Our Reading Lives

How Is This Book Violent? or How Violent Is This Book?

This content contains affiliate links. When you buy through these links, we may earn an affiliate commission.

Maddie Rodriguez

Staff Writer

Maddie Rodriguez is a freelance writer and communications specialist who earned her MA in English Literature from the University of Victoria by writing about The Age of Innocence and Gossip Girl (yes, really). When not writing, Maddie can be found reading or watching television; she has Too Many Feelings about both activities, and expresses them via expansive hand gestures or ALL CAPS (depending on how far away the conversation's other party is). Maddie and her fellow reader/writer partner live in Ottawa. They share their apartment with an ever-encroaching tower of books and two calamity-prone cats. Life is never dull. Twitter: @MaddieMuses

Trigger warning: as the title suggests, the following will be a discussion of violence in books and other media

pretty deadlyLast weekend I was talking to my dear friend and Designated Comics Guy, and I told him I had picked up Pretty Deadly. He seemed a little surprised and asked why I chose it. “Because DeConnick?” I told him (a great reason, by the way). Once I had finished, I sent him a quick message. “Ah, I see why you raised an eyebrow – it is little more violent than what I usually pick out for myself.” Pretty Deadly, if you haven’t read it, is a gorgeous, thought-provoking but dark fantasy Western. And I am pretty open about the fact that, when it comes to violence in books and media, I am a delicate flower. I have a very sensitive inner Nopetopus.

I told my friend that Pretty Deadly was within my range of “acceptable” (for lack of a better term) violence. He then asked if I could rank it on a “acceptable violence” scale of 1-10 so he’d be better able to recommend things to me in the future (yeah, I have great friends). I struggled with answering his question for few minutes. Then I realized that I don’t have a 1-10 scale for these things. For me the answer is more complicated: more qualitative than quantitative.

The best way I can think to describe it is it’s is less like a single dial and more like a mixing board -the overall effect determined by the combination of the following different factors:


This one is pretty easy to understand. The longer and more detailed the descriptions or the more gruesome the image of violence or its effects, the more queasy I get. This one is rarely a deal-breaker on its own because usually I can just skim ahead or close my eyes and “noooooope” my way through it.


I can usually handle violence, even of the gory variety, better if the overall work is light-hearted and campy (think Rat Queens or Cabin in the Woods) as opposed to darker, more serious, and more realistic.


I am fairly certain I am not alone in strongly objecting to reading about or seeing violence against kids. And yeah, okay – pets. I am totally that person who lost her goddamn mind when Peanut the guinea pig was threatened in House of Cards and I wept at the fate of Manchee in The Knife of Never Letting Go. I generally find adult-on-adult violence easier to tolerate so long as the violence isn’t of a certain type (say, sexual) or charged by certain feelings (misogyny), both of which I’ll get to in a minute (see what I mean about these all intersecting?).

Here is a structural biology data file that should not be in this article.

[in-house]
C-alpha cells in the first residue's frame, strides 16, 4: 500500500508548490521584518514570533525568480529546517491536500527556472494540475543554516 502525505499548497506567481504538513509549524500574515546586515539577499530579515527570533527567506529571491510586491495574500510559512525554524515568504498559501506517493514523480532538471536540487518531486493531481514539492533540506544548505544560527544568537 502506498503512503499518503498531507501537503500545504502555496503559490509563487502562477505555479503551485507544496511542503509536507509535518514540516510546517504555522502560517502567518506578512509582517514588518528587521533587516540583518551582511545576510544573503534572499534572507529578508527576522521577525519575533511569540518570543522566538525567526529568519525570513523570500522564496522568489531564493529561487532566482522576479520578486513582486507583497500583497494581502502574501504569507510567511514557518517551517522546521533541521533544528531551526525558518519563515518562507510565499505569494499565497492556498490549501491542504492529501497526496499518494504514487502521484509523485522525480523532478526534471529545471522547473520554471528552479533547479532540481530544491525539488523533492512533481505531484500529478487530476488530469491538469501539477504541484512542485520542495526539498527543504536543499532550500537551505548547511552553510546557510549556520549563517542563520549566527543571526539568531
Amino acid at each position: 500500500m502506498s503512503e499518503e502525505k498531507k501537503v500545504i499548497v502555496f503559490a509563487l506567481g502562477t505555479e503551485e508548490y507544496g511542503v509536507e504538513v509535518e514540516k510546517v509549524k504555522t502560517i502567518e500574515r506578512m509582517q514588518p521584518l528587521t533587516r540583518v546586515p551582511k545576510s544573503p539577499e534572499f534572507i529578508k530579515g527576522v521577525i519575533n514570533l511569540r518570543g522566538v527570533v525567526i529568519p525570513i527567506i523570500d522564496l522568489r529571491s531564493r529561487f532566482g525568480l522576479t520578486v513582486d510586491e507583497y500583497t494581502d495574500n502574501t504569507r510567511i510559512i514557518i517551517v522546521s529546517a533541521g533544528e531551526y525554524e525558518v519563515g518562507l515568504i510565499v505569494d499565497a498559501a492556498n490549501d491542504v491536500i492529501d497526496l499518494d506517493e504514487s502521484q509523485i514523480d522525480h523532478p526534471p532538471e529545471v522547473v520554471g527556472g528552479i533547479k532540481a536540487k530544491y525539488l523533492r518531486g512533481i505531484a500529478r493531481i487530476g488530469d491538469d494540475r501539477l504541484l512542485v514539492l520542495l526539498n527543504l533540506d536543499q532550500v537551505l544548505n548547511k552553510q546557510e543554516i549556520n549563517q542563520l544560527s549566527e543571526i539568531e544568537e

Type of violence

This is where we get close to what a fellow Rioter called “no-fly” zones. I find it extremely difficult to read or watch scenes of torture or sexual violence. Blinding is a personal phobia of mine. In general the type of violence I tend to be better able to handle is big, bloody battles or purpose-driven fight scenes (i.e. one character trying to get something or go somewhere facing off against another character trying to prevent them from doing so).

Feelings associated with the violence

This one is probably the most important and yet the most difficult to pin down but feelings associated with an act of violence have a huge impact on me. I find violence more difficult to handle when it is driven by anger, hatred, or the desire to cause suffering or demonstrate power. I hate cruelty of all stripes; for example, even though it is by far and away not his “scariest” or more violent work, Stephen King’s Needful Things got under my skin because everyone in it becomes so nasty.

Okay, so why am I writing this other than to give you a tour of the inside of my head (say hi to Amy Poehler for me)? Because I think it’s helpful to consider what we can and can not handle in our books and all media in broader, shades-of-grey way that is still tangible. I think it is helpful to have a framework for understanding how we feel about any difficult issue (I have one of these for sexism too): to think “How is this [violent]?” instead of “How [violent] is this?” I think the more we understand ourselves and our reading practices, the better able we are to find things we can enjoy – and the better we are able to source recommendations from our friends.